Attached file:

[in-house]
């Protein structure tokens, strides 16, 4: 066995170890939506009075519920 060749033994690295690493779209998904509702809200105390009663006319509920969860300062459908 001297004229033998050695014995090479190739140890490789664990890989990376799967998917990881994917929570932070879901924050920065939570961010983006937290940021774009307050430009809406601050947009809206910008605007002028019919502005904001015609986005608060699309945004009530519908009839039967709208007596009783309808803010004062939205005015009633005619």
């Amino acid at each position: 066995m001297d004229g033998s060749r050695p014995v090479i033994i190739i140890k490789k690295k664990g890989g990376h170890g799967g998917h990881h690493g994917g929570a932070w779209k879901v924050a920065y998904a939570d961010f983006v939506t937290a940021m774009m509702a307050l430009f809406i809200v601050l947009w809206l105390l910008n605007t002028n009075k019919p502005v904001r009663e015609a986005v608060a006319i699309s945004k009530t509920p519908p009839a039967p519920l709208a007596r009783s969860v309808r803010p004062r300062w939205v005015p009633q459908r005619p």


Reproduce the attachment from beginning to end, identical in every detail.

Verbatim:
[in-house]
């Protein structure tokens, strides 16, 4: 066995170890939506009075519920 060749033994690295690493779209998904509702809200105390009663006319509920969860300062459908 001297004229033998050695014995090479190739140890490789664990890989990376799967998917990881994917929570932070879901924050920065939570961010983006937290940021774009307050430009809406601050947009809206910008605007002028019919502005904001015609986005608060699309945004009530519908009839039967709208007596009783309808803010004062939205005015009633005619």
């Amino acid at each position: 066995m001297d004229g033998s060749r050695p014995v090479i033994i190739i140890k490789k690295k664990g890989g990376h170890g799967g998917h990881h690493g994917g929570a932070w779209k879901v924050a920065y998904a939570d961010f983006v939506t937290a940021m774009m509702a307050l430009f809406i809200v601050l947009w809206l105390l910008n605007t002028n009075k019919p502005v904001r009663e015609a986005v608060a006319i699309s945004k009530t509920p519908p009839a039967p519920l709208a007596r009783s969860v309808r803010p004062r300062w939205v005015p009633q459908r005619p």